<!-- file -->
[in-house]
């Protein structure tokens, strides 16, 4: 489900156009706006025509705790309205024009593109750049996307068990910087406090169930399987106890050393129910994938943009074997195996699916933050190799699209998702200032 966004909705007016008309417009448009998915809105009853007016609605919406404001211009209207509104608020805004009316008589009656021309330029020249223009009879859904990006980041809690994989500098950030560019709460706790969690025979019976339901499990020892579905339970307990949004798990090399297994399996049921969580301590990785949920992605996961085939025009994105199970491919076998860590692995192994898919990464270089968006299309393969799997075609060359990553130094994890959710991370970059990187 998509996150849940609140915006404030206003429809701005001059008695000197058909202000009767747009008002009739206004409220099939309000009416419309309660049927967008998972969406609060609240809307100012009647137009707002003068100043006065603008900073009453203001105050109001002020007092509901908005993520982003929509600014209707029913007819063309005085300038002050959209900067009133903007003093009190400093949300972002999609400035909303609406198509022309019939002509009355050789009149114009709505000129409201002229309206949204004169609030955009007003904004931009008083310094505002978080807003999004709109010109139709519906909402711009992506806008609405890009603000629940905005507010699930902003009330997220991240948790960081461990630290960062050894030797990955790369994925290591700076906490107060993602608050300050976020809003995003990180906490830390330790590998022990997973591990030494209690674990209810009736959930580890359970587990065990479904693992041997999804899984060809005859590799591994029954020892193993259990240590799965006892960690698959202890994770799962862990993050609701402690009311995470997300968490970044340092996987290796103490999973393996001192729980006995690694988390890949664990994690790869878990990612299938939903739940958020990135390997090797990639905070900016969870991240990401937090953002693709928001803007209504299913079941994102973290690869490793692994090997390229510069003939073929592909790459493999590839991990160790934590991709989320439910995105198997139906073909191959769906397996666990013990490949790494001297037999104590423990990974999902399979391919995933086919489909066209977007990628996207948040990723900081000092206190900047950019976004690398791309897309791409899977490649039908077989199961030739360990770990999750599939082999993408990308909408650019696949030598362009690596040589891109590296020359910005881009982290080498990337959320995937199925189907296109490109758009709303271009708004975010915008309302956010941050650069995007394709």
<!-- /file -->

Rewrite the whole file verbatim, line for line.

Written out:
[in-house]
């Protein structure tokens, strides 16, 4: 489900156009706006025509705790309205024009593109750049996307068990910087406090169930399987106890050393129910994938943009074997195996699916933050190799699209998702200032 966004909705007016008309417009448009998915809105009853007016609605919406404001211009209207509104608020805004009316008589009656021309330029020249223009009879859904990006980041809690994989500098950030560019709460706790969690025979019976339901499990020892579905339970307990949004798990090399297994399996049921969580301590990785949920992605996961085939025009994105199970491919076998860590692995192994898919990464270089968006299309393969799997075609060359990553130094994890959710991370970059990187 998509996150849940609140915006404030206003429809701005001059008695000197058909202000009767747009008002009739206004409220099939309000009416419309309660049927967008998972969406609060609240809307100012009647137009707002003068100043006065603008900073009453203001105050109001002020007092509901908005993520982003929509600014209707029913007819063309005085300038002050959209900067009133903007003093009190400093949300972002999609400035909303609406198509022309019939002509009355050789009149114009709505000129409201002229309206949204004169609030955009007003904004931009008083310094505002978080807003999004709109010109139709519906909402711009992506806008609405890009603000629940905005507010699930902003009330997220991240948790960081461990630290960062050894030797990955790369994925290591700076906490107060993602608050300050976020809003995003990180906490830390330790590998022990997973591990030494209690674990209810009736959930580890359970587990065990479904693992041997999804899984060809005859590799591994029954020892193993259990240590799965006892960690698959202890994770799962862990993050609701402690009311995470997300968490970044340092996987290796103490999973393996001192729980006995690694988390890949664990994690790869878990990612299938939903739940958020990135390997090797990639905070900016969870991240990401937090953002693709928001803007209504299913079941994102973290690869490793692994090997390229510069003939073929592909790459493999590839991990160790934590991709989320439910995105198997139906073909191959769906397996666990013990490949790494001297037999104590423990990974999902399979391919995933086919489909066209977007990628996207948040990723900081000092206190900047950019976004690398791309897309791409899977490649039908077989199961030739360990770990999750599939082999993408990308909408650019696949030598362009690596040589891109590296020359910005881009982290080498990337959320995937199925189907296109490109758009709303271009708004975010915008309302956010941050650069995007394709």